The Riggs-Tomkins Building was built in 1922 by the now-defunct Riggs Bank, which PNC Bank acquired in 2005. Riggs was established in 1840 and became one of the city's most prestigious banks, used by over 20 presidents including Abraham Lincoln and Dwight D. Eisenhower (for this reason it earned the nickname "the bank of presidents"). The building was one of Rigg's first branch locations. In 1923, it became home to the first location of the WRC radio station, which is the oldest, continuously operating radio station in the city and is now known as WTEM. The building is also named for builder, businessman and engineer Charles Hook Tompkins, who specialized in reinforced concrete construction and erected around 500 buildings in the city by the early 1930s. An excellent example of Classical Revival architecture, the Riggs-Tomkins Building was added to the National Register of Historic Places in 1987.
Riggs Bank, which was once Washington D.C.'s leading financial institutions, built the historic Riggs-Tomkins Building in 1922. It was one of the bank's first branches in the city. The bank held the accounts of many presidents and as a result, earned the nickname "the bank of presidents."
Backstory and Context
The history of Riggs Bank dates back to 1836 when William Corcoran established an exchange and banking house in Washington D.C. George Washington Riggs became Corcoran's partner in 1840 and together the two men established the bank as Corcoran & Riggs. As noted above, it was used by many presidents, beginning with President Martin Van Buren who served form 1837 to 1841. In 1847, the bank lent the federal government $15 million to help finance the U.S. war effort during the Mexican-American War (1846-1848). In 1867, it granted the federal government $7.2 million in gold to buy Alaska from Russia. The bank is also notable for lending money to Samuel Morse in 1848 to help him invent the telegraph and for financing explorer Robert Peary's first expedition to the North Pole in 1886.
The bank continued to grow and play an important role in Washington over the next several decades. In 1891, the bank constructed a new building that is now the Riggs Washington D.C. hotel. Five years later it renamed itself as "Riggs National Bank" and the last Riggs family member resigned in 1898. In 1909, the bank proposed a plan to the federal government to create the Federal Reserve banking system, which was established in 1913. In 1922, Riggs acquired the failing Hamilton Savings Bank, which was experiencing significant difficulties at the time. The acquisition enabled Riggs to expand its business in the northwest part of the city, which included building two new branches. The Riggs director served as an adviser to President Roosevelt during the Great Depression, and during the World War II, the bank sold over $230 million bonds.
The Radio Corporation of America, which established the WRC station, chose the Riggs-Tomkins Building for its elevated location and built a two 100-foot radio towers on the roof. WRC's first broadcast occurred on August 1, 1923 and it was the first to broadcast a presidential address. The building also housed radio equipment stores, a service center, and a radio school. WRC remained at the building until the 1950s. It became WTEM in 1998 and is now a sports station.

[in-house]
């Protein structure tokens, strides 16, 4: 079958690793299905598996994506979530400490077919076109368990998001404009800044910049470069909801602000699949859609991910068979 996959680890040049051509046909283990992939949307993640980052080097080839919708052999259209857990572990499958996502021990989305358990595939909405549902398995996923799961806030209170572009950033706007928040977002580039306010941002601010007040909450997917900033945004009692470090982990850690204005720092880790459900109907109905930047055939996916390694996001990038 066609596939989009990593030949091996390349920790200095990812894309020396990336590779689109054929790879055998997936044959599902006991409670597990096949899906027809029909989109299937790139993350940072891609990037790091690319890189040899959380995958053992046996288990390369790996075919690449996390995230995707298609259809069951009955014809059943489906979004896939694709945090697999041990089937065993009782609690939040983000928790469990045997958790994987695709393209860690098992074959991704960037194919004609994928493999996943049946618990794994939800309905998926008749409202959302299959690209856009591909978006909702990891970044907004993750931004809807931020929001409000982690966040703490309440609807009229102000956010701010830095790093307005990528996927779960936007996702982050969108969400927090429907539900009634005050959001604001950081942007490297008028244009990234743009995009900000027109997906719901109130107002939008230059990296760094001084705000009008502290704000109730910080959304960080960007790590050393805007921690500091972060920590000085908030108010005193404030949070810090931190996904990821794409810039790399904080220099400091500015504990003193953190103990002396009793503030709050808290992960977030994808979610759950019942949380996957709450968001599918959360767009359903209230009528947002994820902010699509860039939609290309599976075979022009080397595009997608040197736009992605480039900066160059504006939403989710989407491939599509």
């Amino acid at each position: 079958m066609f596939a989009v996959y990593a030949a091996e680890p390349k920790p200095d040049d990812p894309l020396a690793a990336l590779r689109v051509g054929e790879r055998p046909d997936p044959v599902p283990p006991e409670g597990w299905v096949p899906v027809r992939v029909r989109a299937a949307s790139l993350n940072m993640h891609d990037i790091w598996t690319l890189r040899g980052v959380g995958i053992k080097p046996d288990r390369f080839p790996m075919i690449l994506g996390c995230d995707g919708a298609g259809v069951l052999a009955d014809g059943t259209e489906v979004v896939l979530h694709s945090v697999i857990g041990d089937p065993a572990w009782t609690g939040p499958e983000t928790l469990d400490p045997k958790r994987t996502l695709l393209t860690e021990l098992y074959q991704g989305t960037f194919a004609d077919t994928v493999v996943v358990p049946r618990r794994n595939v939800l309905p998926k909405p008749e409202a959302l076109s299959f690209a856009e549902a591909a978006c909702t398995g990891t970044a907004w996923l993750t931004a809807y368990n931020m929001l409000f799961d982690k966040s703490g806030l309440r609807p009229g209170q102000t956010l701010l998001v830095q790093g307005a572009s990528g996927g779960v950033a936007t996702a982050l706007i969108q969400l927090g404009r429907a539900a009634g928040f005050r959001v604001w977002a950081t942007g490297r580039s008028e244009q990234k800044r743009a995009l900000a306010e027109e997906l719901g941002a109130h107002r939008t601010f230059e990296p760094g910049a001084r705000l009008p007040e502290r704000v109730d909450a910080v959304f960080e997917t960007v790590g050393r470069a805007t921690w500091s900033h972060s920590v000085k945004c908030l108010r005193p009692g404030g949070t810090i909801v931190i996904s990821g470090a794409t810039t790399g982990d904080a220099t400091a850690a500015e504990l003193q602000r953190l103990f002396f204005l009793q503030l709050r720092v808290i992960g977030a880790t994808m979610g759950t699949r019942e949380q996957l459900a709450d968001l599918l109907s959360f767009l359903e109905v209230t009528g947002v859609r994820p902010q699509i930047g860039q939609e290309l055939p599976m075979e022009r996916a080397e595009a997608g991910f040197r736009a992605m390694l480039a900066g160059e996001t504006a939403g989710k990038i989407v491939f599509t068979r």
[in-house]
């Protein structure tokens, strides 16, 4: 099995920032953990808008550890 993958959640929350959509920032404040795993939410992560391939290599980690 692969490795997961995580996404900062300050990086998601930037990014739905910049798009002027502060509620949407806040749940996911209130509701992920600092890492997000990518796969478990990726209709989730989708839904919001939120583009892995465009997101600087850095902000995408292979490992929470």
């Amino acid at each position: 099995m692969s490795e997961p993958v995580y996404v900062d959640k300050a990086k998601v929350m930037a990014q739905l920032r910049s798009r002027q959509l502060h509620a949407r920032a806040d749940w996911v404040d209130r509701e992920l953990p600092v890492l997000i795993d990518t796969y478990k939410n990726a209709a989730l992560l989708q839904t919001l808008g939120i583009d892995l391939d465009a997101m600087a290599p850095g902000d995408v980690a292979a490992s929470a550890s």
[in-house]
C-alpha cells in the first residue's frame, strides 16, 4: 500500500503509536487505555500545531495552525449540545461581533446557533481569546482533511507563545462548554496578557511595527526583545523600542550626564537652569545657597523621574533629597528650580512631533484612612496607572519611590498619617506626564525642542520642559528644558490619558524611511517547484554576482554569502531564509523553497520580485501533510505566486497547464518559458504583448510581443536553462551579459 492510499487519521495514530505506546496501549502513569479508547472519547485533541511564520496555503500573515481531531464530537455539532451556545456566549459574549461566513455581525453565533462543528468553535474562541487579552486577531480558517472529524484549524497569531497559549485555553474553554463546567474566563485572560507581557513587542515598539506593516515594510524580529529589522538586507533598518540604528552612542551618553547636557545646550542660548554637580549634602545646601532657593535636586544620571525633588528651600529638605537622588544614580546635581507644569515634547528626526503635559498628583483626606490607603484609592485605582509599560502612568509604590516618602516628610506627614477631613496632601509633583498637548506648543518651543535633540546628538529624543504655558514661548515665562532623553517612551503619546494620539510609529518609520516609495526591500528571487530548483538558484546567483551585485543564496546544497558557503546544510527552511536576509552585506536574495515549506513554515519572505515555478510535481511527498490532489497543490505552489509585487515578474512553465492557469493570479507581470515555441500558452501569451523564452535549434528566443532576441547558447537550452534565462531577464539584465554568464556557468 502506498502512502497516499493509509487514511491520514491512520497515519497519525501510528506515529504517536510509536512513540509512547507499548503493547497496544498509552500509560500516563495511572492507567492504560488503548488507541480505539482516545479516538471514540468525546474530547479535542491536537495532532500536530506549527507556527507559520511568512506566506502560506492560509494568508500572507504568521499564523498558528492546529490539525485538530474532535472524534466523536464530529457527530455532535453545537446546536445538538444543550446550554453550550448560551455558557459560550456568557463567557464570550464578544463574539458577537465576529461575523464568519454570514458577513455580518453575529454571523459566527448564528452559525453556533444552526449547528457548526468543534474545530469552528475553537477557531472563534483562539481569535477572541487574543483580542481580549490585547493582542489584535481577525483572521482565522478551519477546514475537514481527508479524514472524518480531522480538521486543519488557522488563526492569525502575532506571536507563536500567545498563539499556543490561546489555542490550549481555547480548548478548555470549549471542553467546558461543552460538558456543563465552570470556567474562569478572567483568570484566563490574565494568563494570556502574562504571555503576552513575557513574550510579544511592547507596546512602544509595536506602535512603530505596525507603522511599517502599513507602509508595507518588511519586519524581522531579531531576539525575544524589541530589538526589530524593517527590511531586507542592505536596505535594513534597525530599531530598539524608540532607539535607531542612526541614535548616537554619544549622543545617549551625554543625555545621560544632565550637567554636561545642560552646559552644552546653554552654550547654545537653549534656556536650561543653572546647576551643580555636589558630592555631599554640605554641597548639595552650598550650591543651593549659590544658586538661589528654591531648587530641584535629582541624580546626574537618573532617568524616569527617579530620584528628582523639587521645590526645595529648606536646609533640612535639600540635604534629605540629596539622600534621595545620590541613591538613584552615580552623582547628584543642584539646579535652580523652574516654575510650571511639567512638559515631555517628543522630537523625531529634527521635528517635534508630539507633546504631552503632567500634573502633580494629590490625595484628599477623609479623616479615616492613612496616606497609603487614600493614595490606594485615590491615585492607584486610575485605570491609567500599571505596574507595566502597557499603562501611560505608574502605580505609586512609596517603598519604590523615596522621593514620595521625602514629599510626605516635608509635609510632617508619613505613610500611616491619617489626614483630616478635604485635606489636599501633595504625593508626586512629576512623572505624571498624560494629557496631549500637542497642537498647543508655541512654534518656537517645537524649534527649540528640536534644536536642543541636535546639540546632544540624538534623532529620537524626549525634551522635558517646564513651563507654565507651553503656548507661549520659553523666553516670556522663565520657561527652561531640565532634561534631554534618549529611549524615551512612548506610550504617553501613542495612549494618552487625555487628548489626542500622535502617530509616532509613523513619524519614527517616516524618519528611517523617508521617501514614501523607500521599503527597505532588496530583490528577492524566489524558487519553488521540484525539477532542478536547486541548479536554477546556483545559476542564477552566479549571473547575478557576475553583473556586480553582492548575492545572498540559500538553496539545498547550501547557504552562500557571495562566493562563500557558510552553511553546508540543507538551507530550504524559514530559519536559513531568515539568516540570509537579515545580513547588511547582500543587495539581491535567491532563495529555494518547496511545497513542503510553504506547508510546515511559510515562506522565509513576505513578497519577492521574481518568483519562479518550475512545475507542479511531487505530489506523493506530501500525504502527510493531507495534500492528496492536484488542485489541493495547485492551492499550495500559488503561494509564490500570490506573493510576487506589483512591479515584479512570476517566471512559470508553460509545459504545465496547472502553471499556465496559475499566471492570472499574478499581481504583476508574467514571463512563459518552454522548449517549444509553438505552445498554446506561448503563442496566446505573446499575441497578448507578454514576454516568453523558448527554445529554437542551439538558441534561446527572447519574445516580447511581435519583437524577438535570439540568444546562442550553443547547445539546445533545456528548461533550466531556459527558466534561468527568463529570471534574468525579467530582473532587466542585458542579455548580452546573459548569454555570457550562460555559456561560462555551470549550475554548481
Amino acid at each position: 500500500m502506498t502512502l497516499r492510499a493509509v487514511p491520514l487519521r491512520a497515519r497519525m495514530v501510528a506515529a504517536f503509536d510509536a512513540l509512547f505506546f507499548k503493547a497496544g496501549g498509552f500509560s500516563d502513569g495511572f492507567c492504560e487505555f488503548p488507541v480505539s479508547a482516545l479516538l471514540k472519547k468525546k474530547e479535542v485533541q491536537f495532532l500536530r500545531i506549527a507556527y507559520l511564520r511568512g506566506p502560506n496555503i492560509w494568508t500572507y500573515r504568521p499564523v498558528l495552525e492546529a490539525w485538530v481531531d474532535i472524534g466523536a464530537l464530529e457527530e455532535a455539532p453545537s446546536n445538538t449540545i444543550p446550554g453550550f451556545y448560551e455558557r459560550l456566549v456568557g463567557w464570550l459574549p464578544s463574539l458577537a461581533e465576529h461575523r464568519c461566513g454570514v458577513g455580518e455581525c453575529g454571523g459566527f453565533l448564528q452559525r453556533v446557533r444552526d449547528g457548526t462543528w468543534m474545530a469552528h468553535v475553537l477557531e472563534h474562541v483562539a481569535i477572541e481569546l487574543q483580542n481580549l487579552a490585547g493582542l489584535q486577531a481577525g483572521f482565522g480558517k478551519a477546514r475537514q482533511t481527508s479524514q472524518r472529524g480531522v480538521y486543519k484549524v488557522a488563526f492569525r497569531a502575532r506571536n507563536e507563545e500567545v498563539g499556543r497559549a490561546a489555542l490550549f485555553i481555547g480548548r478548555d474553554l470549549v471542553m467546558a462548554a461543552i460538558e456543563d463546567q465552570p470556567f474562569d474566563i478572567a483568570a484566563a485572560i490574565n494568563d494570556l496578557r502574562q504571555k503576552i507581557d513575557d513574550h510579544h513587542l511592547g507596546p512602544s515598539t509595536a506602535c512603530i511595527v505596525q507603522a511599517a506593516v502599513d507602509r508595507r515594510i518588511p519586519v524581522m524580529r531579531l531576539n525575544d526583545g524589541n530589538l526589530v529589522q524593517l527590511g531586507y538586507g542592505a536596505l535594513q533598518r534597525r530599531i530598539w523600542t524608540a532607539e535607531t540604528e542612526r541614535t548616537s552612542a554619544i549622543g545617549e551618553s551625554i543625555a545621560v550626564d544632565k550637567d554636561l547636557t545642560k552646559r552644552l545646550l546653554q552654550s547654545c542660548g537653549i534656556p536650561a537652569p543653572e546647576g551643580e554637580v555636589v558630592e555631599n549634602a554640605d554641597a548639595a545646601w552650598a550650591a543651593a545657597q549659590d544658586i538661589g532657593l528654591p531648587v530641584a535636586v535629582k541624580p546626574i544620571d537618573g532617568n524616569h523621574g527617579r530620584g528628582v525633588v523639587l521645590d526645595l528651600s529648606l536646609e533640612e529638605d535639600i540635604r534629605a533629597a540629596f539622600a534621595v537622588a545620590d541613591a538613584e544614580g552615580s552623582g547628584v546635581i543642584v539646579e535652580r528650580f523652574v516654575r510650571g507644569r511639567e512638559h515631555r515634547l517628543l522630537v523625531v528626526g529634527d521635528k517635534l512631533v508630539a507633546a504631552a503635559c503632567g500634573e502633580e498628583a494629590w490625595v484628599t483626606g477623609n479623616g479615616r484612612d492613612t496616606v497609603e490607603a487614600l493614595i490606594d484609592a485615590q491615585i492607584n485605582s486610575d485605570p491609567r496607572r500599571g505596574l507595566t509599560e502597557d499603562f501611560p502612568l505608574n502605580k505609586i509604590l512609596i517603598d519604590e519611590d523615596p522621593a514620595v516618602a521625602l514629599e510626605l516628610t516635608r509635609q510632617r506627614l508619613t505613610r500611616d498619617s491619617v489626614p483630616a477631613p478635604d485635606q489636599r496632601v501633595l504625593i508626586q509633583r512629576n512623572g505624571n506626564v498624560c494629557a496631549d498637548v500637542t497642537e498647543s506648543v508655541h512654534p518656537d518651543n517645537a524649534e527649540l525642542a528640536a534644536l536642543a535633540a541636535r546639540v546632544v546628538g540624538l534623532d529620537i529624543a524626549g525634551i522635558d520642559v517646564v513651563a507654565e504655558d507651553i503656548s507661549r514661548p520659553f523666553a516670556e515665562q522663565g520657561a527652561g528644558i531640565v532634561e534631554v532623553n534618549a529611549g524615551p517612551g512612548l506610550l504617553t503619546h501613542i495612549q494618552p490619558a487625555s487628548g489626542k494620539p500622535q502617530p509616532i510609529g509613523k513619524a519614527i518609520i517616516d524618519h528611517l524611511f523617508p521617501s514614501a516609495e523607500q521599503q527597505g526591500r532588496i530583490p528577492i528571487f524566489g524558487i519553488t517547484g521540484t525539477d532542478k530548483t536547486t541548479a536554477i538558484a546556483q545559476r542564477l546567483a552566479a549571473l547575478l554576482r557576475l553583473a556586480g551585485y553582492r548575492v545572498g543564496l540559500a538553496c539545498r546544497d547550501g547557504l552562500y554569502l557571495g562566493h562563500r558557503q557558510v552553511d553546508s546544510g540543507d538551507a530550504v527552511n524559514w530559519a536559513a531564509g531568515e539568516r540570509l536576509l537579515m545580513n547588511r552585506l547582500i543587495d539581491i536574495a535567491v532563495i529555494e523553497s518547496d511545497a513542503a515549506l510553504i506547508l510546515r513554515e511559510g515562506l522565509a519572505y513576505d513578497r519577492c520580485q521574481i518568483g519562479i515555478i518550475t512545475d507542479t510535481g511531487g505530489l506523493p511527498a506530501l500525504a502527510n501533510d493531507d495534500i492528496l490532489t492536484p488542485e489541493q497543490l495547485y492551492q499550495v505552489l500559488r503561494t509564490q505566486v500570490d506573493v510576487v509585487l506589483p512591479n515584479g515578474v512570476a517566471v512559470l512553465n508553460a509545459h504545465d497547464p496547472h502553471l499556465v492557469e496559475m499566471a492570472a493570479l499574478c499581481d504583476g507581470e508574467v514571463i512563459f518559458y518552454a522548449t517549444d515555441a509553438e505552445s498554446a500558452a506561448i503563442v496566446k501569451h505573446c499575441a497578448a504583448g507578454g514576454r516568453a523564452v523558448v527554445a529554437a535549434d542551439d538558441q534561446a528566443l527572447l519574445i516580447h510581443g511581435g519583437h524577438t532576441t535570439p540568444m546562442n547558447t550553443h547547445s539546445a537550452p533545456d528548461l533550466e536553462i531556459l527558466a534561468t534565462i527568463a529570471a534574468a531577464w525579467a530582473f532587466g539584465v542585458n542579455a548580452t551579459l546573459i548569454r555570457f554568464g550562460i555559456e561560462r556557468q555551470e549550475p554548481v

Rigg's demise came in the wake of three money laundering scandals. One was for financing two of the Saudi 9/11 hijackers through a bank account of the Saudi ambassador's wife. Another was for laundering money to the dictator of the Equatorial Guinea through the country's bank account. The third was allowing the former dictator of Chile, Augusto Pinochet, to open an account at the bank. These activities came to light in the early 2000s and Rigg's reputation and business dropped significantly. It became clear it could no longer operate and was sold to PNC Bank.
"At Riggs Bank, a Tangled Path Led to Scandal." Times Daily. July 19, 2004. Last Updated May 1, 2013. https://www.timesdaily.com/archives/at-riggs-bank-a-tangled-path-led-to-scandal/article_b6bdb37d-0af9-5a1f-a260-7aeb39586973.html.
Carter, Elliot. "Riggs Bank." Atlas Obscura. December 15, 2016. https://www.atlasobscura.com/places/riggs-bank-the-bank-of-presidents.
Closs, Christopher W. "Riggs-Tomkins Building." National Park Service - National Register of Historic Places Nomination Form. January 5, 1987. https://npgallery.nps.gov/GetAsset/de77855b-78ff-44dc-b81b-ee5272d88534.
"PNC-Riggs Bank Records." Special Collections Research Center, Gelman Library, The George Washington University. Accessed October 24, 2022. https://searcharchives.library.gwu.edu/repositories/2/resources/365.
"Riggs Bank." Riggs Washington D.C. Accessed October 25, 2022. https://www.riggsdc.com/about/history.
White, Thomas H. "Washington, D.C. AM Station History." January 1, 2022. https://earlyradiohistory.us/hist-dc.htm.
Wikimedia Commons: https://commons.wikimedia.org/wiki/File:Riggs-Tompkins_Building.jpg